How many homebuyers do you think will be informed about private mortgage insurance (PMI) for a 95% conventional loan when they agree to higher FHA premiums?

  • Few (70%, 32 Votes)
  • None (22%, 10 Votes)
  • Many (9%, 4 Votes)

Total Voters: 46

The Federal Housing Administration (FHA) is raising its mortgage insurance premium (MIP) fees. Annual premiums, which are paid monthly, and upfront premiums, which are paid only once on the origination of the loan, will be revised to conform to the following guidelines:

  • effective April 1, 2012, annual MIPs for loans under $625,500 will  increase to 1.25% of the loan amount, up from  1.15%;
  • effective June 1, 2012, annual MIPs for loans $625,500 and higher will increase to 1.5% of the loan amount, up from 1.15%; and
  • effective April 1, 2012, upfront premiums will increase to 1.75% of the loan amount, up from 1%.

These fee revisions will apply to purchase-assist homebuyer financing and refinancing by homeowners, but will not apply retroactively to existing FHA-insured mortgages.

FHA insurance requirements for qualification are less stringent than Private Mortgage Insurance (PMI) requirements. The FHA accepts down payments as low as 3.5% of the purchase price and credit scores as low as 580. PMIs appeal to more established borrowers making larger down payments (though less than 20%) and with higher credit scores. Because it accommodates less-qualified borrowers, the FHA has proven a popular choice for those making less than a 20% down payment. 40% of all 2010 purchase-assist mortgages and 53% of all first-time homebuyers’ mortgages between October and December 2011 where insured by FHA.

Mortgage finance experts predict the FHA’s increased premiums will do little to influence interested borrowers, as it is still the only choice for homebuyers with little accumulated savings to make a down payment.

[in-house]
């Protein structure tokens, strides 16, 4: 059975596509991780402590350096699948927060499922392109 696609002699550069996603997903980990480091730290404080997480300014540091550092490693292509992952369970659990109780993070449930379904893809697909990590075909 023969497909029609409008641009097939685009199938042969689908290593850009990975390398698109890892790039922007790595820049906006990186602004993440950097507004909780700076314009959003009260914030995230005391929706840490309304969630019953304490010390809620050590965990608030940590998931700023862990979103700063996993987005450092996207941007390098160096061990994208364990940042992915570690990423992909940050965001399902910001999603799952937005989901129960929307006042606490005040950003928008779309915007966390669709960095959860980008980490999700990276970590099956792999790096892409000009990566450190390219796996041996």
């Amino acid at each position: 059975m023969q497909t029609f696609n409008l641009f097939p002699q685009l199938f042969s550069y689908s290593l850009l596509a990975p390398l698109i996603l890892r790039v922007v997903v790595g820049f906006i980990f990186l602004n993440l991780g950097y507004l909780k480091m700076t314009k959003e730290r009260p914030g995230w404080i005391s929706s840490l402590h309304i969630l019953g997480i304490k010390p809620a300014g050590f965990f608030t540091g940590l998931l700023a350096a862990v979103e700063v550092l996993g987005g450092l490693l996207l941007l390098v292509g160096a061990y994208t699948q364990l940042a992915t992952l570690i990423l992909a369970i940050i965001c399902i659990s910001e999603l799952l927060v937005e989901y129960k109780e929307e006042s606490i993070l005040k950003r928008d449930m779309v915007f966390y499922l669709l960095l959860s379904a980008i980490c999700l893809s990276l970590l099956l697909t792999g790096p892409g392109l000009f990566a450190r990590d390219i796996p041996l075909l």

first tuesday take: This MIP increase will tend to push down low-tier home prices and any other FHA-dependent home sales.  The increase serves to lower the buyer’s purchasing power, since the amount he can borrow on 31% of income for payments of principal, interest, taxes and insurance (PITI) will be less.

If the FHA really wants to shake things up (which they must do to avoid a congressional bailout) they will do much more than raise default insurance premiums as a way to cover their losses. Crises are prime opportunities to put improved plans in place, and now is the time make some changes.

To ensure a healthier real estate market going forward, the FHA must also increase down payment requirements. More skin in the game means fewer homeowners will default and greater levels of homeownership will become the long-term (and sustainable) norm – which is just what real estate agents need to provide for their families.

Yes, this alters expectations for future first-time homebuyers, creating an initial period of adjustment to accumulate sufficient additional savings for the new minimum down payment required to buy a home. However, the improvement to a more fundamentally sound down payment regime will have no long-term adverse effect on sales volume. Sales will bounce back after the initial delay needed for those with insufficient funds to continue saving until they can purchase their first home (and now sustain their ownership).

It remains the homebuyer’s job, properly guided by his real estate agent, to choose a loan with terms that work best for his family’s finances. Financial planning is part of the job of the buyer’s agent, as agents do not want to put buyers into homes on terms that will likely cause them to lose the property or excessively stress their family’s budget. The agent’s charge is to simply care for and protect his buyer in the purchase of a home. Such protection is heavily reliant on the purchase transaction structured by the agent.

Every buyer has a unique financial thumbprint which requires him and his agent to shop around for the best loan and mortgage default insurance option –FHA or PMI – available for their situation.

 Related articles:

Higher FHA-insured loan costs push homebuyers to prowl the market

The true costs of a default-insured mortgage

Re: “Buyers face higher fees at FHA” from The New York Times